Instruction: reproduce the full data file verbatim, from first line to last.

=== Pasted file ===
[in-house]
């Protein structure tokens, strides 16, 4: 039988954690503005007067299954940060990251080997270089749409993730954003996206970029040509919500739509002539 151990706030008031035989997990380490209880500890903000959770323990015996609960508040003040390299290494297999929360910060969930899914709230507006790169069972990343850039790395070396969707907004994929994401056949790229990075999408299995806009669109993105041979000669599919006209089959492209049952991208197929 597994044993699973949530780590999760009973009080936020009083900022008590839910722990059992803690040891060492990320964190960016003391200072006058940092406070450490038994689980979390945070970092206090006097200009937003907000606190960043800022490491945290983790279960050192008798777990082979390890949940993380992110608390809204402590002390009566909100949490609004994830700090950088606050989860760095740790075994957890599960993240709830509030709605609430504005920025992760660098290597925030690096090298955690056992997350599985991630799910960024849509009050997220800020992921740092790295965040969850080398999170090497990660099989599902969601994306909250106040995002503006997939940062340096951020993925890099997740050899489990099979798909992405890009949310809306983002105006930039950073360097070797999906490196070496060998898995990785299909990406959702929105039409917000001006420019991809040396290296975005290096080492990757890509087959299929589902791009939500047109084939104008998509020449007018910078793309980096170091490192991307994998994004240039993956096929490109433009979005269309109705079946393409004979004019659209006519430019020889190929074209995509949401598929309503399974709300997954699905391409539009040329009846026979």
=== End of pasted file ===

[in-house]
């Protein structure tokens, strides 16, 4: 039988954690503005007067299954940060990251080997270089749409993730954003996206970029040509919500739509002539 151990706030008031035989997990380490209880500890903000959770323990015996609960508040003040390299290494297999929360910060969930899914709230507006790169069972990343850039790395070396969707907004994929994401056949790229990075999408299995806009669109993105041979000669599919006209089959492209049952991208197929 597994044993699973949530780590999760009973009080936020009083900022008590839910722990059992803690040891060492990320964190960016003391200072006058940092406070450490038994689980979390945070970092206090006097200009937003907000606190960043800022490491945290983790279960050192008798777990082979390890949940993380992110608390809204402590002390009566909100949490609004994830700090950088606050989860760095740790075994957890599960993240709830509030709605609430504005920025992760660098290597925030690096090298955690056992997350599985991630799910960024849509009050997220800020992921740092790295965040969850080398999170090497990660099989599902969601994306909250106040995002503006997939940062340096951020993925890099997740050899489990099979798909992405890009949310809306983002105006930039950073360097070797999906490196070496060998898995990785299909990406959702929105039409917000001006420019991809040396290296975005290096080492990757890509087959299929589902791009939500047109084939104008998509020449007018910078793309980096170091490192991307994998994004240039993956096929490109433009979005269309109705079946393409004979004019659209006519430019020889190929074209995509949401598929309503399974709300997954699905391409539009040329009846026979």